Burn (2012 film)

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BURN: One Year on the Frontlines of the Battle to Save Detroit
Burn (2012 film) poster.jpg
Directed byTom Putnam
Brenna Sanchez
Produced byTom Putnam
Brenna Sanchez
Denis Leary (Executive Producer)
Jim Serpico (Executive Producer)
Steve Tihanyi (Executive Producer)
Morgan Neville (Executive Producer)
Music byBC Smith & Alessandro Cortini
CinematographyMark Eaton
Nicola B. Marsh
Matt Pappas
Edited byKevin Jones
Morgan Stiff
Miranda Yousef
Production
company
TBVE Films
Apostle
Release date
April 21, 2012 (Tribeca Film Festival)
Running time
86 minutes
CountryUnited States
LanguageEnglish

BURN: One Year on the Frontlines of the Battle to Save Detroit is a 2012 American documentary film, produced and directed by Tom Putnam and Brenna Sanchez. It focuses on Engine Company 50 of the Detroit Fire Department, and the city of Detroit as it faces an economic collapse and rising arson and fire rates. The film was executive produced by Denis Leary and Jim Serpico through their production company, Apostle, as well as Steve Tihanyi and Morgan Neville.

Synopsis[edit]

The film follows the firefighters of Engine Company 50 of the Detroit Fire Department over the course of a year as they struggle with the highest arson rate in the country,[1] and a lack of funding from the City of Detroit as it approaches bankruptcy. It highlights 3 specific individuals involved with the Detroit Fire Department.

Dave Parnell is a 33-year veteran firefighter, living in the same neighborhood as Engine 50. The film shows Parnell's last year on the job, approaching retirement as he turns 60 years old, and coming to terms with the death of his ailing, longtime wife, Gloria. He acts as the elder philosopher of the firehouse, spouting wisdom on life, firefighting, love, and the current state of Detroit.

Brendan "Doogie" Milewski, is a straight-shooting, adventurous, 11-year firefighter who becomes paralyzed after a wall crashes down on him while fighting a fire. Newly married, Doogie must adjust to life outside of the fire department, and life as a paraplegic.

After spending 30 years with the Los Angeles Fire Department, Detroit-native Don Austin is hired as Detroit Fire Department's new commissioner facing the task of rehabilitating and revitalizing the organization. He must lead the Department despite Detroit's financial crisis and the growing rate of arson in the city's abandoned buildings.[2]

Development[edit]

Putnam and Sanchez began work on the film after learning about the November 2008 death of Walter Harris, a Detroit firefighter who was killed while fighting a blaze in a vacated home. Wondering why firefighters would risk their lives to save an abandoned building in a city that has 80,000 abandoned structures, Putnam and Sanchez began investigating the state of the Detroit Fire Department.[3] They began shooting with Engine 50 in August 2009.[4]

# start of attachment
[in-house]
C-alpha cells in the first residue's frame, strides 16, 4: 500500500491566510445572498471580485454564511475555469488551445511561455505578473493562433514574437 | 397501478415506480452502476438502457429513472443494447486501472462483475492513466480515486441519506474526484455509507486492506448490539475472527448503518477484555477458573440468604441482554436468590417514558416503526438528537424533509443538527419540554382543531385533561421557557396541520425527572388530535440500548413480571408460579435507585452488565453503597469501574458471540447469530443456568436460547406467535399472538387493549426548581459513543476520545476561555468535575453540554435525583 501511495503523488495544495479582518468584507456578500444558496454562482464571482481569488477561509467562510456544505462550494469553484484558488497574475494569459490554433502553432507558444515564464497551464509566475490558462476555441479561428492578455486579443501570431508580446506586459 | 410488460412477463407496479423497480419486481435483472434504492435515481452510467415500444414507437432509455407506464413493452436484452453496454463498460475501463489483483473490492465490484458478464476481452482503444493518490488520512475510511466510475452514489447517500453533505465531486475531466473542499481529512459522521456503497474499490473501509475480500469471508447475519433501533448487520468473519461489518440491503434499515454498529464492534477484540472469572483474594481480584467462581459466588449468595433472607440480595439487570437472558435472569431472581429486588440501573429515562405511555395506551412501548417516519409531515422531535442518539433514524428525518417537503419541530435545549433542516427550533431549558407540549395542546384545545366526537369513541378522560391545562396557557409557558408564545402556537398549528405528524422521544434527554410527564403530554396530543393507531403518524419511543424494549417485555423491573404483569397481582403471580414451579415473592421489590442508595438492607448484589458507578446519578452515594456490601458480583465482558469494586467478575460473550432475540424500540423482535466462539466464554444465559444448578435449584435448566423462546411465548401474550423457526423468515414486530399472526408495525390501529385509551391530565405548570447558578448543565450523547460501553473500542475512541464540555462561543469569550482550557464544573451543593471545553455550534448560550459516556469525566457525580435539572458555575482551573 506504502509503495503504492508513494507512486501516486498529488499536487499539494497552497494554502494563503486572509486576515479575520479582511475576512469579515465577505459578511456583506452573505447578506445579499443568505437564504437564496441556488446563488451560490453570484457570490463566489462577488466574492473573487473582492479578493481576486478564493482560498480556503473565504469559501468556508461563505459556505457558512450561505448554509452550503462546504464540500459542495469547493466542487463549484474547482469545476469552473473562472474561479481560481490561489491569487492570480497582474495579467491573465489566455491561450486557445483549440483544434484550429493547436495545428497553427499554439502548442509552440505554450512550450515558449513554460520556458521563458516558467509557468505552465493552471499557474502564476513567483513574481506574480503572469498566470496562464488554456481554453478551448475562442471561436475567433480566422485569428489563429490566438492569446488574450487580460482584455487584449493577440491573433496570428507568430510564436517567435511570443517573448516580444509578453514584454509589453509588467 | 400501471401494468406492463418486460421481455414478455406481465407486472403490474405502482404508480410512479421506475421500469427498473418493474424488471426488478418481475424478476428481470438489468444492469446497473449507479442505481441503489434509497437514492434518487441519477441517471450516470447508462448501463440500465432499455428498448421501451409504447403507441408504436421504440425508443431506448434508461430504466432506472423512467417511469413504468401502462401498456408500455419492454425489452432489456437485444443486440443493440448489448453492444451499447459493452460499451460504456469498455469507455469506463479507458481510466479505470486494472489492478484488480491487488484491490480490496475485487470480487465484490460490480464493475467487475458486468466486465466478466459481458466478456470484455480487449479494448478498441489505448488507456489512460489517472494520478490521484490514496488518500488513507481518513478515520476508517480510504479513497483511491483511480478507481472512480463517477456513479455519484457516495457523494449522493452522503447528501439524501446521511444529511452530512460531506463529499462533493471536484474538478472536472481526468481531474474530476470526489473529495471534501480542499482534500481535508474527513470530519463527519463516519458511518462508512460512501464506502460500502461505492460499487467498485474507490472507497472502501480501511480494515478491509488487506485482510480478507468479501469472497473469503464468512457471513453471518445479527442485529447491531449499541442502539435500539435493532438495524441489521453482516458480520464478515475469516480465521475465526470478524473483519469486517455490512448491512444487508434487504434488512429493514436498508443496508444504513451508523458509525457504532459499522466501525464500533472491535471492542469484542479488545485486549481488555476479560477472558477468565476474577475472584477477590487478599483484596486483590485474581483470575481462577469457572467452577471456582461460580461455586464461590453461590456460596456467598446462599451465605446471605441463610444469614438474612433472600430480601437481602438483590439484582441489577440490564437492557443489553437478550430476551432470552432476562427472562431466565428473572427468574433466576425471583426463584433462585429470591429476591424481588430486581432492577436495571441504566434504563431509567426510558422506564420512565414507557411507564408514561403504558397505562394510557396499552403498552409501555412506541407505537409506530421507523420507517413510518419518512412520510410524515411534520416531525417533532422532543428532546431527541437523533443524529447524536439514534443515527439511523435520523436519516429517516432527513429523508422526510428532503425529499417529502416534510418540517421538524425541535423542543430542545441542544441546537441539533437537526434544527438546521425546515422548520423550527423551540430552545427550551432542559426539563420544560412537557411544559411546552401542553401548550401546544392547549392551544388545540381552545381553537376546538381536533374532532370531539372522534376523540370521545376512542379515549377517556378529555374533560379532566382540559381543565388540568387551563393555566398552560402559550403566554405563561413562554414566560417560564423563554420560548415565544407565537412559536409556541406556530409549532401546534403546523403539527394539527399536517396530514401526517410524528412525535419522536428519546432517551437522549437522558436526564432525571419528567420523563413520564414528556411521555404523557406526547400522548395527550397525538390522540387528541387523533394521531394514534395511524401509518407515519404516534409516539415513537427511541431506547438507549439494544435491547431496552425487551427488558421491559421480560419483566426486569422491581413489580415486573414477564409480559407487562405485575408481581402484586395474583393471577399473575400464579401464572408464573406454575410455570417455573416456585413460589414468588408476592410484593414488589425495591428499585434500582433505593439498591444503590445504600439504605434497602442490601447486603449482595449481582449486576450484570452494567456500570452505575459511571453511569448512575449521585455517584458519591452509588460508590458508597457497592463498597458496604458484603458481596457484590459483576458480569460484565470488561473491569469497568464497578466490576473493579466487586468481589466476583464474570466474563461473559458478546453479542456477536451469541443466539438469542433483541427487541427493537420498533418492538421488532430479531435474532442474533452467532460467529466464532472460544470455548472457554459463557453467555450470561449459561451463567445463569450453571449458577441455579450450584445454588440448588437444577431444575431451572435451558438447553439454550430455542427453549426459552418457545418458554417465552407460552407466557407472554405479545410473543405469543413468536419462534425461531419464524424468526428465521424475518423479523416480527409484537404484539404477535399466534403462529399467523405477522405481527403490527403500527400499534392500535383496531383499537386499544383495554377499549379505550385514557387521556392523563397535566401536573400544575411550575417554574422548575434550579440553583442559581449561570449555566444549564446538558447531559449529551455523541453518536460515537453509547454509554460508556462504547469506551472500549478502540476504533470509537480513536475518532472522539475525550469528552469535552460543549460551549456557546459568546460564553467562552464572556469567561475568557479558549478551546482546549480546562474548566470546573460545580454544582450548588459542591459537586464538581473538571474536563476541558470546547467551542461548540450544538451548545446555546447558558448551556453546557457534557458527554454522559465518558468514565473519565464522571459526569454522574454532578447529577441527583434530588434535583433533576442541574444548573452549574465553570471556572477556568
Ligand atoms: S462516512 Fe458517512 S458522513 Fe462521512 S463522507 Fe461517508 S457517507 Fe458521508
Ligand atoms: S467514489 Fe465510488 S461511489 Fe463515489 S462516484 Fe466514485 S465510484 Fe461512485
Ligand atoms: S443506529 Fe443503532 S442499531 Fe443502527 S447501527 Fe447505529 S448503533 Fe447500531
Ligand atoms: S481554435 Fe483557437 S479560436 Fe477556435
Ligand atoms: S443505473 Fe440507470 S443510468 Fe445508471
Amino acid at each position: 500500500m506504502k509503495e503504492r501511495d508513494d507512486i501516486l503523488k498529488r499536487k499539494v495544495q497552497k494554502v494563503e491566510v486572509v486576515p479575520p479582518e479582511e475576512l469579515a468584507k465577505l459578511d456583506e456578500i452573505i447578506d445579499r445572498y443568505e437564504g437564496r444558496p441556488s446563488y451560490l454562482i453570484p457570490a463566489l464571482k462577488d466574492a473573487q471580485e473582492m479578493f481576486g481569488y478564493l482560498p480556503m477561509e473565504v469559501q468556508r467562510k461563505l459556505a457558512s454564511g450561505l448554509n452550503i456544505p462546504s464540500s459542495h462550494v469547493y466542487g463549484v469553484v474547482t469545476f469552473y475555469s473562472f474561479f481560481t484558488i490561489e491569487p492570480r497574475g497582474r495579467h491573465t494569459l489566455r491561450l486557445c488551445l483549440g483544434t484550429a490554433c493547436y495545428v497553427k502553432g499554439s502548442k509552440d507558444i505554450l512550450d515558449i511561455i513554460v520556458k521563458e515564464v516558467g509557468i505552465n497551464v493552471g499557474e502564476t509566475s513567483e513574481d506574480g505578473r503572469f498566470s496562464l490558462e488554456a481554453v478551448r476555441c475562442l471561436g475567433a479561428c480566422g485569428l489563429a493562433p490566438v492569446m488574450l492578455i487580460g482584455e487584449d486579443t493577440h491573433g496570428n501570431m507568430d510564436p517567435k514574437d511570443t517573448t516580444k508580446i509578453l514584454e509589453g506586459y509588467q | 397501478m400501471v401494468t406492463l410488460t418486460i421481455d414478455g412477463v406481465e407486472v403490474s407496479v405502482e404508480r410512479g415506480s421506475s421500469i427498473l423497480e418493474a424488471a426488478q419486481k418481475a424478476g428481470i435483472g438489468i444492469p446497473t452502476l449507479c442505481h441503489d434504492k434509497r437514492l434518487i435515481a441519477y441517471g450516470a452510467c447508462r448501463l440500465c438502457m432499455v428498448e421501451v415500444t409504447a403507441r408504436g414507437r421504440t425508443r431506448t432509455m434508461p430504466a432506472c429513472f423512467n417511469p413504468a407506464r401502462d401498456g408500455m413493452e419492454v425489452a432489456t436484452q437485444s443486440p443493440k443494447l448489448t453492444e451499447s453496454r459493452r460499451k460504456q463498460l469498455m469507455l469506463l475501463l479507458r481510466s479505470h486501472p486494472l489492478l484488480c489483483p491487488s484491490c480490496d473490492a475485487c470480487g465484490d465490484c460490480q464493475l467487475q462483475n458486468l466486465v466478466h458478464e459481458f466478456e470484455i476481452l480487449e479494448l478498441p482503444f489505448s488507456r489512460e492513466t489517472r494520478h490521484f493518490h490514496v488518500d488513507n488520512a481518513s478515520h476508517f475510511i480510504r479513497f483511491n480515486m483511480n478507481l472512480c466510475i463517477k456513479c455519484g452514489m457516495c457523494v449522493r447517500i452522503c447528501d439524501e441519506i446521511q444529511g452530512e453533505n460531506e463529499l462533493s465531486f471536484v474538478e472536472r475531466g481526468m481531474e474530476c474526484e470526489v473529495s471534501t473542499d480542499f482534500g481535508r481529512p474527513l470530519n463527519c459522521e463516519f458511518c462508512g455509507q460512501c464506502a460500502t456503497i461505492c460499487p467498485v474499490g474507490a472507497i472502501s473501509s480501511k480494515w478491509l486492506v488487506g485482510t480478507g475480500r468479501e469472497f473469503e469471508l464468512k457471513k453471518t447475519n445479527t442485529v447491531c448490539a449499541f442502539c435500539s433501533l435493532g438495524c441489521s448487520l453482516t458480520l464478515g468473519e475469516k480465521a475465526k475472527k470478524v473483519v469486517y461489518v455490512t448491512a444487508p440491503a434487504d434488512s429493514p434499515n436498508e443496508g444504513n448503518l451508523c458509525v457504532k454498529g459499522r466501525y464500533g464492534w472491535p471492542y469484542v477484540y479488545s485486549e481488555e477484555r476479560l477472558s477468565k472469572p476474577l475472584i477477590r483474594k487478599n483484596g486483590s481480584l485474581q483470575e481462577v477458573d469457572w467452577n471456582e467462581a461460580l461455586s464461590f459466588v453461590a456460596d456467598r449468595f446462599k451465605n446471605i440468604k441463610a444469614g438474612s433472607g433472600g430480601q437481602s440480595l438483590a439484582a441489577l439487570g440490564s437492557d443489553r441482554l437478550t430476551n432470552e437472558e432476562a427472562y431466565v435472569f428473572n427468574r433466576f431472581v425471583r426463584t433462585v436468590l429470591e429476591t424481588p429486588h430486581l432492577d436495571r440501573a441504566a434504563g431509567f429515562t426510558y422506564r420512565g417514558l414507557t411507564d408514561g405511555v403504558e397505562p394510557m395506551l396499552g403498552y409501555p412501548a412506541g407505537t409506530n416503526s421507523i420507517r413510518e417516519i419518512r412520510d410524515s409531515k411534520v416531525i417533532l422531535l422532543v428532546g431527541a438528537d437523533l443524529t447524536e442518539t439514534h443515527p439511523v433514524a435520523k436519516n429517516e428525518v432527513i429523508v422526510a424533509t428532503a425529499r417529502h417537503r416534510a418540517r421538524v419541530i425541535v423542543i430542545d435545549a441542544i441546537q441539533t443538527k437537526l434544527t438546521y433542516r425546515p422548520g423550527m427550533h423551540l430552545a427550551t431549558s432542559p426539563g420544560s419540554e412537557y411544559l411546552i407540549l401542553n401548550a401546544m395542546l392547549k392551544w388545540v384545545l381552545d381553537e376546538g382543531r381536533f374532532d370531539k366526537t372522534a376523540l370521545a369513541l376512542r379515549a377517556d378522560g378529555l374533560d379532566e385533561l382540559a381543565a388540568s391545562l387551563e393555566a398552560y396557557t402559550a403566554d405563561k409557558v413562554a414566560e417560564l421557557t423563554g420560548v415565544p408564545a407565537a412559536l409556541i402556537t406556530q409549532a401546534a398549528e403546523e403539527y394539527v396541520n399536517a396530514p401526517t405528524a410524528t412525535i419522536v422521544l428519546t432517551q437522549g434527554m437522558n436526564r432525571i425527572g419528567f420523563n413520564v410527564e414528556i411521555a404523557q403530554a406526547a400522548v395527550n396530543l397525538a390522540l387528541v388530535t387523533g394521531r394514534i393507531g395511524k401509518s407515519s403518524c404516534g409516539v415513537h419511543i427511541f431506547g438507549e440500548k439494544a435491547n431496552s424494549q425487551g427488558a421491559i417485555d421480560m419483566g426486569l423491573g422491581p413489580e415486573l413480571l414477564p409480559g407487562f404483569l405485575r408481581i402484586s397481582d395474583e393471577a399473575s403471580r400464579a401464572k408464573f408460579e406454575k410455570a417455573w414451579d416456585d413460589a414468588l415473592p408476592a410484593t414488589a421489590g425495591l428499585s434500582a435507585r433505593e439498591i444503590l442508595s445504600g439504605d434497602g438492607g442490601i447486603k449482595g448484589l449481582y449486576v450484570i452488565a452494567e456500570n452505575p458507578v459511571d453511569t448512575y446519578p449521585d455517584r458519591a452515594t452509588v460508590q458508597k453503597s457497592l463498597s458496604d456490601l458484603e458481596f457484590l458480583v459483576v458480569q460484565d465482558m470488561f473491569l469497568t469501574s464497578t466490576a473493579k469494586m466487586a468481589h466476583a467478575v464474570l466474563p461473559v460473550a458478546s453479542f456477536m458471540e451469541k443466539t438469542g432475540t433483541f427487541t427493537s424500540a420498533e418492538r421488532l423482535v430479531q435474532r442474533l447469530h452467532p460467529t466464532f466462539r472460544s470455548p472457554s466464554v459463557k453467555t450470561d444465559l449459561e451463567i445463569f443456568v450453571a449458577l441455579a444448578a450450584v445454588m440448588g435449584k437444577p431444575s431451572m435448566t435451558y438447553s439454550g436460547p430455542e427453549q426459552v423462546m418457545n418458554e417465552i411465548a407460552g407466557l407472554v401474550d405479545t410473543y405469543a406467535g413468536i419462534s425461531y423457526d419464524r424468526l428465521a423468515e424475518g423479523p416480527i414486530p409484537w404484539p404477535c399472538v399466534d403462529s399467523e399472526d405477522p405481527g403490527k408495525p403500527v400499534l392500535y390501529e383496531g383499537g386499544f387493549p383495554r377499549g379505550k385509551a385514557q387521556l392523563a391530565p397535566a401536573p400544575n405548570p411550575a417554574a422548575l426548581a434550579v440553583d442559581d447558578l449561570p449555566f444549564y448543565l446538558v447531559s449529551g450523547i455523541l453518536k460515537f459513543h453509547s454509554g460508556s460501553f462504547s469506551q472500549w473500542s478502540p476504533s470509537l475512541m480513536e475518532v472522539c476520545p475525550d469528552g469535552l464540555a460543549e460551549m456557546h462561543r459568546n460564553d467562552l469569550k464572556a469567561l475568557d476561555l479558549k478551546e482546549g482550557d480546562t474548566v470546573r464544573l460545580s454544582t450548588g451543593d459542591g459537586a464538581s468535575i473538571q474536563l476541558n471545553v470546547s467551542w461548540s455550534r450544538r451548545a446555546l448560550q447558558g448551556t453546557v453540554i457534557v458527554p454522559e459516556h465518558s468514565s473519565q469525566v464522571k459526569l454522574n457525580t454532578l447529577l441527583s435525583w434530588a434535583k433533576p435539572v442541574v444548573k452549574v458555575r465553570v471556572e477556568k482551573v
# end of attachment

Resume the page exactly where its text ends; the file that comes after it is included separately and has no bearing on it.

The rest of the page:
Putnam and Sanchez started asking for corporate donors and taking tax-deductible online donations. General Motors made a donation in December 2010 to start filming while fundraising continued. Over the next 13 months, until January 2012, the film crew was embedded with the firefighters. With the exception of two of its Directors of Photography, BURN employed exclusively local crew.[3]

Denis Leary and Jim Serpico ("Rescue Me") joined as BURN's executive producers in 2011.[4]

Release[edit]

The film premiered at the 2012 Tribeca Film Festival where it won the Audience Award.[5]

Distribution[edit]

Despite an overwhelmingly positive response at the 2012 Tribeca Film Festival, the film was unable to secure a buyer for distribution. Putnam and Sanchez decided to self-distribute and release BURN by renting out movie theaters in 35 cities across the United States and embarking on a multi-city tour. These screenings were promoted as industry screenings, targeted at local firefighting companies.[3][6]

Distributor Area 23a began booking the film into AMC Theatres, though Putnam and Sanchez decided to continue self-distribution after seeing a large difference in profits between the AMC screenings and their own screenings.[3]

In Spring 2013, BURN played in 170 cities across the United States in four-walled screenings.[3][6]

Reception[edit]

Critical response[edit]

On Rotten Tomatoes, a review aggregator, the film has a score of 100% based on 16 reviews with an average rating of 8 out of 10.[7] The Washington Post called it "An emotional character study of a group of heroic, yet very human, individuals."[8]

Home media[edit]

BURN was released on DVD and Blu-ray Disc on June 18, 2013.[9]

References[edit]

  1. ^ "Nothing Burns Like Detroit: City Faces Longtime, Costly Epidemic Of Arson". Retrieved 2016-02-04.
  2. ^ "Watch BURN: Detroit Fire - The Passionate Eye - CBC News Network". www.cbc.ca. Retrieved 2016-02-04.
  3. ^ a b c d e "CASE STUDY: BURN". www.filmindependent.org. Retrieved 2016-02-04.
  4. ^ a b "BURN Press Kit v13_030513" (PDF). Retrieved 2016-02-03.[permanent dead link]
  5. ^ "Tribeca". Tribeca. Retrieved 2016-02-04.
  6. ^ a b "Nine Lessons for Self-Distributing Filmmakers with No Money and No Experience | Filmmaker Magazine". Filmmaker Magazine. Retrieved 2016-02-04.
  7. ^ "Burn". www.rottentomatoes.com. 2012-11-02. Retrieved 2016-02-04.
  8. ^ Burn: One Year on the Frontlines of the Battle to Save Detroit, retrieved 2016-02-04
  9. ^ "'BURN' Detroit Michigan Firefighter Documentary Film to Be Released to DVD on Monday". Firehouse. Retrieved 2016-02-04.

External links[edit]